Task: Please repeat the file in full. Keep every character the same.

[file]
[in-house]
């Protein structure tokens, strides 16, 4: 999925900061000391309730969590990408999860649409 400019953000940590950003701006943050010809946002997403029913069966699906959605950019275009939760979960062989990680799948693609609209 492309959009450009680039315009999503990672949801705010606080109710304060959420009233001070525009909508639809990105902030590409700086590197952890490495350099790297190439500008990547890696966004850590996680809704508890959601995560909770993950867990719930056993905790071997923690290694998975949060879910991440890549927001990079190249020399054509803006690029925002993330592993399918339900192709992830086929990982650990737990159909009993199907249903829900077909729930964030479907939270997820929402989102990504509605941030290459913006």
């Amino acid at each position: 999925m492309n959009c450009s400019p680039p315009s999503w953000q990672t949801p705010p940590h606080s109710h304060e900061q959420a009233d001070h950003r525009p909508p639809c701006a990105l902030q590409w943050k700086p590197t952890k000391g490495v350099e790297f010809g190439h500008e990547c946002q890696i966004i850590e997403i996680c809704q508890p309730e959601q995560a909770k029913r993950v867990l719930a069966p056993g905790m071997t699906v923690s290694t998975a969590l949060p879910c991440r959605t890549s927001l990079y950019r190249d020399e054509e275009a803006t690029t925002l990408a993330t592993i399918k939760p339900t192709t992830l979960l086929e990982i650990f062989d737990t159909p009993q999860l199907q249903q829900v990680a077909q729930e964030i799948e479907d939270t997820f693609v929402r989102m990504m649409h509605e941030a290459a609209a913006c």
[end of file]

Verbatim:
[in-house]
């Protein structure tokens, strides 16, 4: 999925900061000391309730969590990408999860649409 400019953000940590950003701006943050010809946002997403029913069966699906959605950019275009939760979960062989990680799948693609609209 492309959009450009680039315009999503990672949801705010606080109710304060959420009233001070525009909508639809990105902030590409700086590197952890490495350099790297190439500008990547890696966004850590996680809704508890959601995560909770993950867990719930056993905790071997923690290694998975949060879910991440890549927001990079190249020399054509803006690029925002993330592993399918339900192709992830086929990982650990737990159909009993199907249903829900077909729930964030479907939270997820929402989102990504509605941030290459913006």
């Amino acid at each position: 999925m492309n959009c450009s400019p680039p315009s999503w953000q990672t949801p705010p940590h606080s109710h304060e900061q959420a009233d001070h950003r525009p909508p639809c701006a990105l902030q590409w943050k700086p590197t952890k000391g490495v350099e790297f010809g190439h500008e990547c946002q890696i966004i850590e997403i996680c809704q508890p309730e959601q995560a909770k029913r993950v867990l719930a069966p056993g905790m071997t699906v923690s290694t998975a969590l949060p879910c991440r959605t890549s927001l990079y950019r190249d020399e054509e275009a803006t690029t925002l990408a993330t592993i399918k939760p339900t192709t992830l979960l086929e990982i650990f062989d737990t159909p009993q999860l199907q249903q829900v990680a077909q729930e964030i799948e479907d939270t997820f693609v929402r989102m990504m649409h509605e941030a290459a609209a913006c």